regulated financial institutions,
  • but it also depends on the degree of
    interdependence between financial institutions
    and between markets
  • the size of some of the non-bank financial
    institutions and the activities of the non-bank,
    non regulated sector have become significant and
    can pose systemic risks.

This interdependence reflects a variety of
direct and indirect links in the financial system
and it involves institutions and markets that are
regulated or not regulated. This second category
includes not only hedge funds but also
off-balance sheet financial entities, such as
structured investment vehicles, as well as the
securitisation market, and the market for credit
default swaps (CDS).
  • 56
  • 56

57
The lessons of the crisis for financial
supervisory policy
  • A third lesson is that the increasing financial
    integration in Europe and globally has important
    implications for the cross-border distribution
    and propagation of systemic risk.

The growing presence and significance of
cross-border financial institutions within the EU
(the largest 43 cross-border banking groups in
the EU accounted for 76 of total EU bank assets
at the end of 2007) requires the strengthening of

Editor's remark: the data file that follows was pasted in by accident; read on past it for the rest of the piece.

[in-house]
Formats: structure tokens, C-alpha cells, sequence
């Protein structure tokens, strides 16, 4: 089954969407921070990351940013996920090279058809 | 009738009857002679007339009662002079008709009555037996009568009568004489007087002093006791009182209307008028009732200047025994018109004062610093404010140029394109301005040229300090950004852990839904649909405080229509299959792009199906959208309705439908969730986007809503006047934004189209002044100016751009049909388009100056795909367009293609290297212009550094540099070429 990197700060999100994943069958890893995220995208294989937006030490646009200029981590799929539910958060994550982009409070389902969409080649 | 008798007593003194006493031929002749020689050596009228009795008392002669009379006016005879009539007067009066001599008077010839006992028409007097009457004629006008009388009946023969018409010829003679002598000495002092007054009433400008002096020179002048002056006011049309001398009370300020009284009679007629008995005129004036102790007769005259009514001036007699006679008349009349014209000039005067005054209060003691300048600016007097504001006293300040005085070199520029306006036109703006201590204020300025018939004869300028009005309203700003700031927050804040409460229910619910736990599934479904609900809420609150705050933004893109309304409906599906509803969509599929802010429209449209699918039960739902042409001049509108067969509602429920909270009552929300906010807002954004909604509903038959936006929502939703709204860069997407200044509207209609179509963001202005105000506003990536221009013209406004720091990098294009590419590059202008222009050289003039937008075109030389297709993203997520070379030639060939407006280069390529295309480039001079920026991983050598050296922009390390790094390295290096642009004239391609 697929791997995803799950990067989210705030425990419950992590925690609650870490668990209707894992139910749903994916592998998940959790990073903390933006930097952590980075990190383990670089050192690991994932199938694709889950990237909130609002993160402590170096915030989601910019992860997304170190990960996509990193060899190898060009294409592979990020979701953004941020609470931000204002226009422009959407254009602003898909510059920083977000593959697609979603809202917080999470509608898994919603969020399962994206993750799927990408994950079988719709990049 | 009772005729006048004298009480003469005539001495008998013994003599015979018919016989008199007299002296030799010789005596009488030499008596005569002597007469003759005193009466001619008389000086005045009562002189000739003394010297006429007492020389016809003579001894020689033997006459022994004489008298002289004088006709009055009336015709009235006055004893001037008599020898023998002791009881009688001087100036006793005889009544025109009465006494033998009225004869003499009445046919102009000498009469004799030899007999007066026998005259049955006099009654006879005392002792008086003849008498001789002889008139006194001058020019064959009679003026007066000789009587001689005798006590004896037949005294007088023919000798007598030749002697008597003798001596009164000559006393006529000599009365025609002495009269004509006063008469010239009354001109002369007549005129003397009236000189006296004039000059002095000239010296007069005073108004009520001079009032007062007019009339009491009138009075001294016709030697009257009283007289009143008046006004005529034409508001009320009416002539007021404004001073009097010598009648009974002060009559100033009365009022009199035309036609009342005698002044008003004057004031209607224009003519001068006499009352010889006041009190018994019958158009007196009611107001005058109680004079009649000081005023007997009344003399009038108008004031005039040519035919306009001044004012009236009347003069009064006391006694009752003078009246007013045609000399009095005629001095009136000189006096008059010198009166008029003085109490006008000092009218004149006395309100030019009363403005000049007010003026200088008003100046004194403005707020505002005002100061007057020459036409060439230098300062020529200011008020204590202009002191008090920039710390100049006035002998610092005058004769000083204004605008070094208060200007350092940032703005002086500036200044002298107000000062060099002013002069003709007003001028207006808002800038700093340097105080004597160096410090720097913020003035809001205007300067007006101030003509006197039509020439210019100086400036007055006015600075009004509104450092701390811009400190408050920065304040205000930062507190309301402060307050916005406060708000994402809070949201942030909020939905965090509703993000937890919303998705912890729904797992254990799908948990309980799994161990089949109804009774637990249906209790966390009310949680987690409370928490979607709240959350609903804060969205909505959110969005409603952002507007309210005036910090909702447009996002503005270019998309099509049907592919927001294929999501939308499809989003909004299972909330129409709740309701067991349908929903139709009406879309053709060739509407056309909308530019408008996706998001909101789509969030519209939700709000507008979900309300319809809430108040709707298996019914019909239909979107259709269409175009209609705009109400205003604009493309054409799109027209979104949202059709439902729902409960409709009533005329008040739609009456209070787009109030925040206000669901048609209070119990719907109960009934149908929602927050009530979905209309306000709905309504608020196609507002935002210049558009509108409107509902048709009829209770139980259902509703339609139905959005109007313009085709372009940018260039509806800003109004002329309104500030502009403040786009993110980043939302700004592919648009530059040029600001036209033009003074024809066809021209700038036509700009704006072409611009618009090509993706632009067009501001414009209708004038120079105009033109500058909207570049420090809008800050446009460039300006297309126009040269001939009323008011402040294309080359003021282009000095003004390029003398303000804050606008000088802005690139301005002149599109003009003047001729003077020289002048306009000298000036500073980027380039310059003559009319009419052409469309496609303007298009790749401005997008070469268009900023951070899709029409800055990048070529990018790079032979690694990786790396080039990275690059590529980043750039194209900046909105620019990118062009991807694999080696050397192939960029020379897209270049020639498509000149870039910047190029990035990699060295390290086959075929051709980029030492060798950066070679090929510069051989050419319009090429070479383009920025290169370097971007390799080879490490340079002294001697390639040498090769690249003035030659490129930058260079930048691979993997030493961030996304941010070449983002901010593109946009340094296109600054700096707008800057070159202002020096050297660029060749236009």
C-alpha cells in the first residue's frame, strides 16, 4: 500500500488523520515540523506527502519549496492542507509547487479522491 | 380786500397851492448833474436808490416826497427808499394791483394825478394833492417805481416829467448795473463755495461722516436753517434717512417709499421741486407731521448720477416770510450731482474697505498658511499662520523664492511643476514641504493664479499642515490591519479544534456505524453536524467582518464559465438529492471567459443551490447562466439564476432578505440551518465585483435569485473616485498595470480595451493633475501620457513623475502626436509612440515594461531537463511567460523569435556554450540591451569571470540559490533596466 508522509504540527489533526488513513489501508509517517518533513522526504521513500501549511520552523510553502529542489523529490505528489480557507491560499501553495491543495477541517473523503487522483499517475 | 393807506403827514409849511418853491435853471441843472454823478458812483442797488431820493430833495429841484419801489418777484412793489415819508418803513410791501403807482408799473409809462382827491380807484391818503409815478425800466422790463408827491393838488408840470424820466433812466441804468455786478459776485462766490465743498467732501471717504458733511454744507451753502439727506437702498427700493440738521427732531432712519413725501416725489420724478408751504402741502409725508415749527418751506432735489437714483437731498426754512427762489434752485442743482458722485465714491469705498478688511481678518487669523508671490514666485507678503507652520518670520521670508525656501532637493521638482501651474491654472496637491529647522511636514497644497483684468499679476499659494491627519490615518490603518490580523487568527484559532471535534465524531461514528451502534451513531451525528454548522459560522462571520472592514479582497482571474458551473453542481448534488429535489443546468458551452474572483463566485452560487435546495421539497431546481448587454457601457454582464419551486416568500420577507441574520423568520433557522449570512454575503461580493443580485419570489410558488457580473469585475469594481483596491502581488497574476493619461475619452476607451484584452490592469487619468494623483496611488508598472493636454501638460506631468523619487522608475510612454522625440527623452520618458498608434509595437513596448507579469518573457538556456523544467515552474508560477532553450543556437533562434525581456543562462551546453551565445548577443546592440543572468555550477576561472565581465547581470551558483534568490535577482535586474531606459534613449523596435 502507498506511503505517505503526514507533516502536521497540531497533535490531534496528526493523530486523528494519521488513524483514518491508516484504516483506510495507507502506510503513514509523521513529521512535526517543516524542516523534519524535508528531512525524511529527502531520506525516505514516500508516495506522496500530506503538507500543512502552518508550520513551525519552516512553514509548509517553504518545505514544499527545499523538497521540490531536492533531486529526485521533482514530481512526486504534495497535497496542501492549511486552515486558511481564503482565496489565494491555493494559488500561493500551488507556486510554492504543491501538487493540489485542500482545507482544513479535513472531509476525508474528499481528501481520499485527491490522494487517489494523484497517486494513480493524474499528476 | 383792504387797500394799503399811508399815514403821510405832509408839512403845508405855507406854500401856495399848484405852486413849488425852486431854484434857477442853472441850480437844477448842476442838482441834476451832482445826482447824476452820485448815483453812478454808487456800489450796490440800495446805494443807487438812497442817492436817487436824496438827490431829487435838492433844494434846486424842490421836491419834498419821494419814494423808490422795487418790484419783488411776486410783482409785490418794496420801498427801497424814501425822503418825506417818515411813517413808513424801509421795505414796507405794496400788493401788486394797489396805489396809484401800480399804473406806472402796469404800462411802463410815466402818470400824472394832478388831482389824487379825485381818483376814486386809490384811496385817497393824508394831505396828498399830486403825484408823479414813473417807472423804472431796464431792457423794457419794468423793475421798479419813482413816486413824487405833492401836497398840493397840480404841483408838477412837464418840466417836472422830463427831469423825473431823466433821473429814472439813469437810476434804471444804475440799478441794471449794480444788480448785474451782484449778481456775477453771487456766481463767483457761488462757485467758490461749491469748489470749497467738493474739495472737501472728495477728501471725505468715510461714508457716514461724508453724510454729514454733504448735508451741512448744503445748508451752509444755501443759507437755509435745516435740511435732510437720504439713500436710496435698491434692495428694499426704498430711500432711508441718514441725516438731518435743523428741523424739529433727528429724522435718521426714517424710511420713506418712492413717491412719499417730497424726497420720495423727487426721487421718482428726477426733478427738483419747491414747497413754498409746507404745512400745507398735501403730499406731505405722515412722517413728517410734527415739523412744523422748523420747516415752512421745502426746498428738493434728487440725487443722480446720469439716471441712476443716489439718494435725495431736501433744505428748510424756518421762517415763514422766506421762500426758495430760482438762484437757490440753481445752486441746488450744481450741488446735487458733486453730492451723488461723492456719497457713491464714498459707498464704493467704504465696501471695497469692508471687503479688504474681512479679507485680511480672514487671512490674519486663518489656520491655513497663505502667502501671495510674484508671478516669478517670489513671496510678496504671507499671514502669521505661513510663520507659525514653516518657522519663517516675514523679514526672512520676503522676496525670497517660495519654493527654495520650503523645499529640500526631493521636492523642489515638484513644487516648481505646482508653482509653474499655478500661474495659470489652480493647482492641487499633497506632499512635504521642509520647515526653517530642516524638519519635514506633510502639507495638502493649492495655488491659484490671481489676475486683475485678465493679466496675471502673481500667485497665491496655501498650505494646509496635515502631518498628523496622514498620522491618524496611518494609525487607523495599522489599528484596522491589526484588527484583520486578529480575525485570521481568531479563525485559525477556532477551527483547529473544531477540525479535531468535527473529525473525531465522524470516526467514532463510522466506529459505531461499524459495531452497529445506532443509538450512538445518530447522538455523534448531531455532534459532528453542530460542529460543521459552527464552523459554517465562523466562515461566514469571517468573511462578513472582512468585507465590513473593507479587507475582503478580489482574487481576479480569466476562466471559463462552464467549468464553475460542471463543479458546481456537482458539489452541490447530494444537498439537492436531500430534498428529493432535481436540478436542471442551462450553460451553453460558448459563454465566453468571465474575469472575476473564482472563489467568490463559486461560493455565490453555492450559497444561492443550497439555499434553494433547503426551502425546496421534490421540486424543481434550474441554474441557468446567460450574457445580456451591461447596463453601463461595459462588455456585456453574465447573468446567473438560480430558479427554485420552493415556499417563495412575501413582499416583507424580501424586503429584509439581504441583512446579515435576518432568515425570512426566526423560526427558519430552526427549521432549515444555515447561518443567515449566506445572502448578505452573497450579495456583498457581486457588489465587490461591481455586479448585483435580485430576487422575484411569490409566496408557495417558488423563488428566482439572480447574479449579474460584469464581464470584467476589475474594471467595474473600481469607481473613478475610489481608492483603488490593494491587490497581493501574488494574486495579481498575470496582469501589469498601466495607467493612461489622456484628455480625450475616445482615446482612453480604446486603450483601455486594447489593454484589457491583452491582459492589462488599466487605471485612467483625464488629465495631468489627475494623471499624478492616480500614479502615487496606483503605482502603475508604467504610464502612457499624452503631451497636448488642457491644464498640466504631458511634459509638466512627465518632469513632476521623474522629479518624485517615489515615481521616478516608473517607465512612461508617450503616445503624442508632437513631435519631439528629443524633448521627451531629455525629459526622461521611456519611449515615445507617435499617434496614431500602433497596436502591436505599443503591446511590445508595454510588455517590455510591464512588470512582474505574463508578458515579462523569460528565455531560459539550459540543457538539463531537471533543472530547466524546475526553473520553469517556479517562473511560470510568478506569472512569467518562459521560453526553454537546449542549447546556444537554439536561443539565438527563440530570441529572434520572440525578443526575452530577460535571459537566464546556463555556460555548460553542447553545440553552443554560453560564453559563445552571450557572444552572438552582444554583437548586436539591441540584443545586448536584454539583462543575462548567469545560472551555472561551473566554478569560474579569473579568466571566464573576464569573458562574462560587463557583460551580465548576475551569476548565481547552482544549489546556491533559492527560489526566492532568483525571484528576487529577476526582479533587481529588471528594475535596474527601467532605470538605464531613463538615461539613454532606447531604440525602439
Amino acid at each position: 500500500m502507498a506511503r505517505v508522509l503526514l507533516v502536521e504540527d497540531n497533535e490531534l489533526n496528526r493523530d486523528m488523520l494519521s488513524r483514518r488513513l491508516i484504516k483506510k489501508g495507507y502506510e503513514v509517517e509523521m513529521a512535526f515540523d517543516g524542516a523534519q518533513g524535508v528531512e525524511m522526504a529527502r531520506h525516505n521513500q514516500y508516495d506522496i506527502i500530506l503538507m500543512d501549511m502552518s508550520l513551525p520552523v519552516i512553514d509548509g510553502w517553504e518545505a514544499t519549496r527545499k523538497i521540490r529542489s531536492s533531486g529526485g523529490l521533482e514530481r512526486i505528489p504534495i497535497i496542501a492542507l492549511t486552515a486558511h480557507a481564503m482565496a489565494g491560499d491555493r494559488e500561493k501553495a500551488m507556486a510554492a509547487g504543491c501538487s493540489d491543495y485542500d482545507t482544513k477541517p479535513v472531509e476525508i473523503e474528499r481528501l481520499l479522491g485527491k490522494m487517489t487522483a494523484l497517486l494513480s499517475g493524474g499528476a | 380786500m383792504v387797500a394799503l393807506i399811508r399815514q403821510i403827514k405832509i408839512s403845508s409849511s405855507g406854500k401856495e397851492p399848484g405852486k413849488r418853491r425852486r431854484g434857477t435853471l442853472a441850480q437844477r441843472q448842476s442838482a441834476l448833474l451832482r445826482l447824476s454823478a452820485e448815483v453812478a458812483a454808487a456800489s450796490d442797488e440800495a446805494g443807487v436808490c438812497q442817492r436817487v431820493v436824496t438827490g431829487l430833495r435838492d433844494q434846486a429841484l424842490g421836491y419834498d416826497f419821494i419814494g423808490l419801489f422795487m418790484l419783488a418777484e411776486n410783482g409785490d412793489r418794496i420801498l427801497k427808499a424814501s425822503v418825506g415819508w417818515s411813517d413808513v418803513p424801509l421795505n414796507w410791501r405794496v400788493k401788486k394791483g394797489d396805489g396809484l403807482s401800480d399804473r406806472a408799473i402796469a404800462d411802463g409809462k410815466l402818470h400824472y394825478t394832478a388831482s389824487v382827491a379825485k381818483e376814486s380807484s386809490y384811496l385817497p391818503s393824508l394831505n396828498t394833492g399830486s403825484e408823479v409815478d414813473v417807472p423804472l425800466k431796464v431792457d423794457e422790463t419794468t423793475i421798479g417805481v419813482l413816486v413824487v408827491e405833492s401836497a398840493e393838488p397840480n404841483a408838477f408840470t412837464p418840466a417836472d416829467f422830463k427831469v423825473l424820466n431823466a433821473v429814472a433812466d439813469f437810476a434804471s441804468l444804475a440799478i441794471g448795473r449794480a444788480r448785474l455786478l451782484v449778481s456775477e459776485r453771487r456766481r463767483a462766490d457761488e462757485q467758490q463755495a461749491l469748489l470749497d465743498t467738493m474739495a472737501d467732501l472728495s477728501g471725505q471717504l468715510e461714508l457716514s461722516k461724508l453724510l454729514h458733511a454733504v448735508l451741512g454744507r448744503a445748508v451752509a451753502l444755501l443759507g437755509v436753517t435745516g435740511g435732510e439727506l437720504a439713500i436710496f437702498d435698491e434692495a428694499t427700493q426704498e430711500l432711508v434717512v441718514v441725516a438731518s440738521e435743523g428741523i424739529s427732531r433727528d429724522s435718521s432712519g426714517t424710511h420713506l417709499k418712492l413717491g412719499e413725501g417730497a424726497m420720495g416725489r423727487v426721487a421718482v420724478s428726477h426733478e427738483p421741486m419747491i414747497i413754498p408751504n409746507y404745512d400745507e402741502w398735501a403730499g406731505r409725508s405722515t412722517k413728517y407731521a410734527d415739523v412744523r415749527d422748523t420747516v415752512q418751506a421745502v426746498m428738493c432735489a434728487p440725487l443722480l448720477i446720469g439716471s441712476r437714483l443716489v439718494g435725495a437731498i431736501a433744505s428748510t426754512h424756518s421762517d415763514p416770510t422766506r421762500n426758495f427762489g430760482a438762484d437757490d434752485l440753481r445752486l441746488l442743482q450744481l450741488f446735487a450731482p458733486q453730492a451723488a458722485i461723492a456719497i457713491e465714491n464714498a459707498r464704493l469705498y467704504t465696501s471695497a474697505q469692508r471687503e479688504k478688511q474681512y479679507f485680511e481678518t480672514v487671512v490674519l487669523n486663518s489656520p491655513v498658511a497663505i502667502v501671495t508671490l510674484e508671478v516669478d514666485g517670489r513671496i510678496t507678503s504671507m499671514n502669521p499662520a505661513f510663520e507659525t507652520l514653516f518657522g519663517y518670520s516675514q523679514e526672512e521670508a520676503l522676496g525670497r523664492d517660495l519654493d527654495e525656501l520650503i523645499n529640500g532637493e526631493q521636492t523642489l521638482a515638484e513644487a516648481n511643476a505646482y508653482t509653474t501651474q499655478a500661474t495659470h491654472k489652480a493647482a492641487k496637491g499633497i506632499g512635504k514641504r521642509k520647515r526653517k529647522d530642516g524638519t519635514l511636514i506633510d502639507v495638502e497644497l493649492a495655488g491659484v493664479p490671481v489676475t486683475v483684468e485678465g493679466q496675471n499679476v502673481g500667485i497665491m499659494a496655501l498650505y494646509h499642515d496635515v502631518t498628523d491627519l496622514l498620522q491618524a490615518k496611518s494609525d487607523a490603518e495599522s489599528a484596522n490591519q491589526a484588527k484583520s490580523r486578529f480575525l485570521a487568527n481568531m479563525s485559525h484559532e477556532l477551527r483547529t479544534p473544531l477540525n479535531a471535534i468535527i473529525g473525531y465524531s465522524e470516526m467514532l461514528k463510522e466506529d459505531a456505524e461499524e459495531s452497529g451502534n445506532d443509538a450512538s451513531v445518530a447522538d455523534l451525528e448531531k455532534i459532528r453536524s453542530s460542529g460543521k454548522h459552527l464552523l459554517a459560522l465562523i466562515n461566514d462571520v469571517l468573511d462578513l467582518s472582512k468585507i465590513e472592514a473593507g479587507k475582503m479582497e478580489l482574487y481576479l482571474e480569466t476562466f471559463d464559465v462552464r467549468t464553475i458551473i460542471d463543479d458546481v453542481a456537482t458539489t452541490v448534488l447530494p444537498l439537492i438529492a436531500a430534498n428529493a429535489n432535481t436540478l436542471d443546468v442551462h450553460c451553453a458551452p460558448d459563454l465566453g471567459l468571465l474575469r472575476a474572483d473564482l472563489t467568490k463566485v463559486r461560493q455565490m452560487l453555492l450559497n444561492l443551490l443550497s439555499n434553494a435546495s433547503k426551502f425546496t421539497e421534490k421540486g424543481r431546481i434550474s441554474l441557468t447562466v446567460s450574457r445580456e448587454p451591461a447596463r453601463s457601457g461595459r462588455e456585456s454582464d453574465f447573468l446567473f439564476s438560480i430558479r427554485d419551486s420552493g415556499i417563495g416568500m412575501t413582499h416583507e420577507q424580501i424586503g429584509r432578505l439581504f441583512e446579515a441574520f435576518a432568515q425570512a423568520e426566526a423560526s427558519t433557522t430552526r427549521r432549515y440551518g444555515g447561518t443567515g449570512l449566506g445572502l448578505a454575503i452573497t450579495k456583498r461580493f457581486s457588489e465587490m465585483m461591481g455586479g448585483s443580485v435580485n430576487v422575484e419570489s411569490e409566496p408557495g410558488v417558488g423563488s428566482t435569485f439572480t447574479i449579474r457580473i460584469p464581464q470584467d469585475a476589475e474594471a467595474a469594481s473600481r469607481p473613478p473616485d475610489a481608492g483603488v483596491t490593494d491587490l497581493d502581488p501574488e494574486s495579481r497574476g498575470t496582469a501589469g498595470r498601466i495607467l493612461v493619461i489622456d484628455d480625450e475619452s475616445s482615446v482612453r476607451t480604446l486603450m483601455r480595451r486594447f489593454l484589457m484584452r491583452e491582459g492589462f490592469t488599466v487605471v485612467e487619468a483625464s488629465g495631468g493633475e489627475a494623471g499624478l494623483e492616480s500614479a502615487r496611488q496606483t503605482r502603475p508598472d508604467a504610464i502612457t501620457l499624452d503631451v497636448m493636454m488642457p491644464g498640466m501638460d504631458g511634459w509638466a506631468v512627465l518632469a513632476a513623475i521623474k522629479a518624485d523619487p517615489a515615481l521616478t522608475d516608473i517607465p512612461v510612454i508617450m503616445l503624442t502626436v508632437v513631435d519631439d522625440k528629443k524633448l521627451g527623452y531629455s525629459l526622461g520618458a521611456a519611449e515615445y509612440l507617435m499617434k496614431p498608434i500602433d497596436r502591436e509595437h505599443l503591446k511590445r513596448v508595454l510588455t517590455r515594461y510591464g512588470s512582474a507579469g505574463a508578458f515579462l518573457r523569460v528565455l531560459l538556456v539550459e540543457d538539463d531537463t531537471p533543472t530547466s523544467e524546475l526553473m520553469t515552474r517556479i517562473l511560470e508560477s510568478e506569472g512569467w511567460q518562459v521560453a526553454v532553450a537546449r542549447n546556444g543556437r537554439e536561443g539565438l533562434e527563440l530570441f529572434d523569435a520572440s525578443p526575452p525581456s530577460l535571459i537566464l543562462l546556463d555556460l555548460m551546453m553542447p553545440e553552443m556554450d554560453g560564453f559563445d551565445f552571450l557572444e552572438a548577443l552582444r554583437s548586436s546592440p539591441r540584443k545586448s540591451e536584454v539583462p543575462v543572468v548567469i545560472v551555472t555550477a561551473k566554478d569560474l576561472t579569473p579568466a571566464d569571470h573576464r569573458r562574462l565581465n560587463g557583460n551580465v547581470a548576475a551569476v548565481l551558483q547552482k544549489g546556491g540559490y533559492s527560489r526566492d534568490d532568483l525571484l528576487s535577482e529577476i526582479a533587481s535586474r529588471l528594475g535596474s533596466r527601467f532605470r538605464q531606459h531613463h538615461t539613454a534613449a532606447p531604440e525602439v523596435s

the pan-European character of supervision.
  • 57
  • 57

58
The lessons of the crisis for financial
supervisory policy
  • A fourth and final lesson that I want to stress
    is that effective crisis prevention and
    management call for close cooperation and
    efficient information exchange between the
    supervisory authorities as well as between the
    central banks
  • 58
  • 58

59
The lessons of the crisis for financial
supervisory policy
  • What are conclusions can we draw from these
    lessons, and more generally from the recent
    experience, for supervisory policy?
  • to strengthen both the macro-prudential and
    micro-prudential supervision of the financial
    system
  • Somebody recommends set up a new body called
    the European Systemic Risk Council (ESRC)
  • 59
  • 59

60
The lessons of the crisis for financial
supervisory policy
  • The main functions of the macro-prudential
    framework include
  • the identification and assessment of risks and
    vulnerabilities in the EU financial system
    (including all markets, institutions and
    infrastructures)
  • the issuance of risk warnings and